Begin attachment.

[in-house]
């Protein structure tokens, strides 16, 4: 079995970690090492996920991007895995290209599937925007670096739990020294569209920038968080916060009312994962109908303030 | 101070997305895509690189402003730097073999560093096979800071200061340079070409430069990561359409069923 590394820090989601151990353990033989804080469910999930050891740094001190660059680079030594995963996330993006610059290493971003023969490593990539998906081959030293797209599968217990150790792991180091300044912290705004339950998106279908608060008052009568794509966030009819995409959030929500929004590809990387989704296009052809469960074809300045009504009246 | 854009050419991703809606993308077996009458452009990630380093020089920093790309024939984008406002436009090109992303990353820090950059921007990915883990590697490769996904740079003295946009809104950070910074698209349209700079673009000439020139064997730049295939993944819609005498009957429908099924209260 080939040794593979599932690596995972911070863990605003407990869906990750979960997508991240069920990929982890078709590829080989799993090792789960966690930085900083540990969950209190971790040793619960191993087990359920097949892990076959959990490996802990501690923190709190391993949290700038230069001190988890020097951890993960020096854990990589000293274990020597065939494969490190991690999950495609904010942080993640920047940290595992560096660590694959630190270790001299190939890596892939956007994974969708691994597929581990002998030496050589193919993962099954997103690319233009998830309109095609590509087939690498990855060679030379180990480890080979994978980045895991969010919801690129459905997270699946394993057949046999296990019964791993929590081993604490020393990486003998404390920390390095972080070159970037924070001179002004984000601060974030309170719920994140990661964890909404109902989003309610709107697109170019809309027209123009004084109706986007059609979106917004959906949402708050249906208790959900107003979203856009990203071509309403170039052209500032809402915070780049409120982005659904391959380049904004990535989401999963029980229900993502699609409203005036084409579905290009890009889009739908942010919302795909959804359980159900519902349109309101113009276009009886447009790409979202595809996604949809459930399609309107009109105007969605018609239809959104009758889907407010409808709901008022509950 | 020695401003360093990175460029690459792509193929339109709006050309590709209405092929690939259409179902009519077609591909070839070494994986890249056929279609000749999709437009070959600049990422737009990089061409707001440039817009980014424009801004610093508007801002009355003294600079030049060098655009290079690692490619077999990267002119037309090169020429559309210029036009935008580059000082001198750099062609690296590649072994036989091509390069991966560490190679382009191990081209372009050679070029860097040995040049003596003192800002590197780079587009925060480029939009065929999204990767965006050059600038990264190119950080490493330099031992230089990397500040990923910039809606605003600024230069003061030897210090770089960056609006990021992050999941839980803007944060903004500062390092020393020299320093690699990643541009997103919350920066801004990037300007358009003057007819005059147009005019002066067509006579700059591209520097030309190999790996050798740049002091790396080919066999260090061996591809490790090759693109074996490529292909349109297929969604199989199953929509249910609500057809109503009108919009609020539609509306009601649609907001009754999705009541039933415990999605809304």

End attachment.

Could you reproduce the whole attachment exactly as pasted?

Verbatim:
[in-house]
């Protein structure tokens, strides 16, 4: 079995970690090492996920991007895995290209599937925007670096739990020294569209920038968080916060009312994962109908303030 | 101070997305895509690189402003730097073999560093096979800071200061340079070409430069990561359409069923 590394820090989601151990353990033989804080469910999930050891740094001190660059680079030594995963996330993006610059290493971003023969490593990539998906081959030293797209599968217990150790792991180091300044912290705004339950998106279908608060008052009568794509966030009819995409959030929500929004590809990387989704296009052809469960074809300045009504009246 | 854009050419991703809606993308077996009458452009990630380093020089920093790309024939984008406002436009090109992303990353820090950059921007990915883990590697490769996904740079003295946009809104950070910074698209349209700079673009000439020139064997730049295939993944819609005498009957429908099924209260 080939040794593979599932690596995972911070863990605003407990869906990750979960997508991240069920990929982890078709590829080989799993090792789960966690930085900083540990969950209190971790040793619960191993087990359920097949892990076959959990490996802990501690923190709190391993949290700038230069001190988890020097951890993960020096854990990589000293274990020597065939494969490190991690999950495609904010942080993640920047940290595992560096660590694959630190270790001299190939890596892939956007994974969708691994597929581990002998030496050589193919993962099954997103690319233009998830309109095609590509087939690498990855060679030379180990480890080979994978980045895991969010919801690129459905997270699946394993057949046999296990019964791993929590081993604490020393990486003998404390920390390095972080070159970037924070001179002004984000601060974030309170719920994140990661964890909404109902989003309610709107697109170019809309027209123009004084109706986007059609979106917004959906949402708050249906208790959900107003979203856009990203071509309403170039052209500032809402915070780049409120982005659904391959380049904004990535989401999963029980229900993502699609409203005036084409579905290009890009889009739908942010919302795909959804359980159900519902349109309101113009276009009886447009790409979202595809996604949809459930399609309107009109105007969605018609239809959104009758889907407010409808709901008022509950 | 020695401003360093990175460029690459792509193929339109709006050309590709209405092929690939259409179902009519077609591909070839070494994986890249056929279609000749999709437009070959600049990422737009990089061409707001440039817009980014424009801004610093508007801002009355003294600079030049060098655009290079690692490619077999990267002119037309090169020429559309210029036009935008580059000082001198750099062609690296590649072994036989091509390069991966560490190679382009191990081209372009050679070029860097040995040049003596003192800002590197780079587009925060480029939009065929999204990767965006050059600038990264190119950080490493330099031992230089990397500040990923910039809606605003600024230069003061030897210090770089960056609006990021992050999941839980803007944060903004500062390092020393020299320093690699990643541009997103919350920066801004990037300007358009003057007819005059147009005019002066067509006579700059591209520097030309190999790996050798740049002091790396080919066999260090061996591809490790090759693109074996490529292909349109297929969604199989199953929509249910609500057809109503009108919009609020539609509306009601649609907001009754999705009541039933415990999605809304």